Sitcom in development
HEARING VOICES is a short-form narrative comedy series for distribution via TV, Internet, and DVD. Similar in tone to Seinfeld, Curb Your Enthusiasm, The Comeback, and The Office, HEARING VOICES is a witty, smart, 30 minute comedy—shot single camera style in multiple locations around the Albuquerque metro area.
The story revolves around Jessi Nolan, a recently-widowed, 30-something voiceover actress who flees Los Angeles for a fresh start in Albuquerque. With her deceased husband’s dog Max as her only companion, Jessi starts off her new life in the Duke City. But in an ironic nod to sitcoms of the sixties, Jessi makes the supernatural acquaintance of Gabriel Mountbatten, a classic stage actor of the 1920s.
Not sure if Gabriel is a ghost or a figment of her imagination, Jessi nonetheless embarks on a tumultuous relationship with him as she tries to figure out her life and career.
The 1950s and 60s were an odd time for TV; there was a spate of popular “supernatural” sitcoms, including I Dream of Jeannie, The Ghost & Mrs. Muir, Bewitched, The Flying Nun, and My Favorite Martian. While sometimes a bit hokey, there was something intriguing about the idea of the supernatural world impinging upon suburbia.
Fast forward 40 years or so. Many proclaimed the sitcom dead in back in 2007. With the exception of Seinfeld (which ended its run in 1998), there really hasn’t been an iconic sitcom that deeply connected with its audience.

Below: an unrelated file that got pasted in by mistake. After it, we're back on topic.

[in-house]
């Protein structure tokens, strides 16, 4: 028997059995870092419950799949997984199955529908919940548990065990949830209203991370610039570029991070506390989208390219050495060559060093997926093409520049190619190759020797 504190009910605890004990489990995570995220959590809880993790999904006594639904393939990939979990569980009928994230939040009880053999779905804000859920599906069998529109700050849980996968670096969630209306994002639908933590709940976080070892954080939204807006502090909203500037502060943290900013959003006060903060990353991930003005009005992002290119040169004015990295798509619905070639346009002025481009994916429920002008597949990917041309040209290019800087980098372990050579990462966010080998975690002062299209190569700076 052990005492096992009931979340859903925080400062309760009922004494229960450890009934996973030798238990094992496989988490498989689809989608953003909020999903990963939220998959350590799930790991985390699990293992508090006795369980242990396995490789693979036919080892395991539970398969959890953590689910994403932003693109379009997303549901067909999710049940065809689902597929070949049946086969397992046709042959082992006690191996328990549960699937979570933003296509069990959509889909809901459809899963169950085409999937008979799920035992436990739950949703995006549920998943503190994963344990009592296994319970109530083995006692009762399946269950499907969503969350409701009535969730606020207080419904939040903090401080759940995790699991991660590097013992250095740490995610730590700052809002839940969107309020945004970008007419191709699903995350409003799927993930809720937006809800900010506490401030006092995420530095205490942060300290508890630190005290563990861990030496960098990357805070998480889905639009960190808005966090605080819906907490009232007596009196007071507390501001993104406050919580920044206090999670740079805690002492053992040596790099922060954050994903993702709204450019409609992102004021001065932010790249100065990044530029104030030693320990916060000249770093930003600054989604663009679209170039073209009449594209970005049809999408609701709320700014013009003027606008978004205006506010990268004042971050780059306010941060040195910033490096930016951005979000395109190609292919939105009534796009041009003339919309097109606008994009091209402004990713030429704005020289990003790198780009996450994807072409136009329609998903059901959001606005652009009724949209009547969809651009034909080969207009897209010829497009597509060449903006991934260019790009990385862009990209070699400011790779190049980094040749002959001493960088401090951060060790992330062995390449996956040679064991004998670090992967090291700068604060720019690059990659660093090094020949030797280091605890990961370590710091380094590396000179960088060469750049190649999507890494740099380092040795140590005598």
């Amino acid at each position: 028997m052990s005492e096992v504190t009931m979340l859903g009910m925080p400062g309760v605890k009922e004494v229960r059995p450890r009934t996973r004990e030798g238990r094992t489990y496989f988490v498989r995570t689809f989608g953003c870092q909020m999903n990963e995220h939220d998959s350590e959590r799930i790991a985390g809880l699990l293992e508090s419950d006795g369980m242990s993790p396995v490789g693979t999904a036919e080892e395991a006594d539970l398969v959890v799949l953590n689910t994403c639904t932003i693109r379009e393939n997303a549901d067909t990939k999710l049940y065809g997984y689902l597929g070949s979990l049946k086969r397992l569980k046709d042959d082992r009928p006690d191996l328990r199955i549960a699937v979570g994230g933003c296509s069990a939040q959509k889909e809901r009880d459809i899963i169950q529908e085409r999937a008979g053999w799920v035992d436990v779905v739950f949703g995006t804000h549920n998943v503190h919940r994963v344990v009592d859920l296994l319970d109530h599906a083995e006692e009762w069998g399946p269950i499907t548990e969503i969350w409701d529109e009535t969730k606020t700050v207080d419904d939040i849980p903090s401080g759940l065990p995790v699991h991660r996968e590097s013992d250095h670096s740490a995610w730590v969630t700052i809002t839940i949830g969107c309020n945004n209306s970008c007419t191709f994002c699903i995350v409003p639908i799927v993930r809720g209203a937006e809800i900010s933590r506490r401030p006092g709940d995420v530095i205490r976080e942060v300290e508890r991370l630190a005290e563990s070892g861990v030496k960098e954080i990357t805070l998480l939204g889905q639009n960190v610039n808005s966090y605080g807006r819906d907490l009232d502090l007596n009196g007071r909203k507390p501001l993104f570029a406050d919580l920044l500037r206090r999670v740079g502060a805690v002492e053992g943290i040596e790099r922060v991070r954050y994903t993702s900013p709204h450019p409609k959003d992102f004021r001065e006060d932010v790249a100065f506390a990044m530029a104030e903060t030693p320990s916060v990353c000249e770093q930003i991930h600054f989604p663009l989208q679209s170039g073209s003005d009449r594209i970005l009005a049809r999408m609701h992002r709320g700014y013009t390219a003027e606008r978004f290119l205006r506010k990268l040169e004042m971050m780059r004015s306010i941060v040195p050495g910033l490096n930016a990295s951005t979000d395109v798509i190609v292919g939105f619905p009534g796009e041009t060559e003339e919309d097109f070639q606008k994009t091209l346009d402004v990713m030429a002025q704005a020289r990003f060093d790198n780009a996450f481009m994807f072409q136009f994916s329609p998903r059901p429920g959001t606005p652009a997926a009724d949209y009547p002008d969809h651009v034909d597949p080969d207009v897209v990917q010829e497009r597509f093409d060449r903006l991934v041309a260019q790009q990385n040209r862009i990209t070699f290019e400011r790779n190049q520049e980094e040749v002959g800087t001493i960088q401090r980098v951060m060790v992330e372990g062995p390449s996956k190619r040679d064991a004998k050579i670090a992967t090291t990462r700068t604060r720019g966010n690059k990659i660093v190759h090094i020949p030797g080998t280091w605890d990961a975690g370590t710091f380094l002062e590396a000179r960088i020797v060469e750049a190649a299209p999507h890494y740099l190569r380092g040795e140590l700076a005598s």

The supernatural sitcoms of the 50s and 60s successfully built their humor around an extraordinarily-contrived premise, while Seinfeld found big laughs in the minutia of pop culture and everyday life. It prompted a question in our minds. How would someone in our present day media-saturated, always online, Prozac-fueled world react if a ghost came to live with them?
Jessi Nolan, the protagonist of HEARING VOICES, is a modern woman struggling with very real issues: the death of a spouse, the challenge of starting over later in life, loneliness, and career transitions. These major struggles are set against a backdrop of everyday annoyances, like getting into a tiff with the supermarket checkout clerk about bagging her own groceries (Jessi has control issues)—or becoming fed up with those omnipresent little stickers on fruit—or even the horror of finding a used Band-Aid inside your newly purchased pair of shoes.
In her fragile emotional state, it’s not surprising that Jessi “hears voices.” What is surprising is how she deals with it on an every day basis.
At its heart, HEARING VOICES is about coping. We all face adversity in our lives and so we can all relate to Jessi’s issues—even if our own problems aren’t complicated by a phantasmal house guest.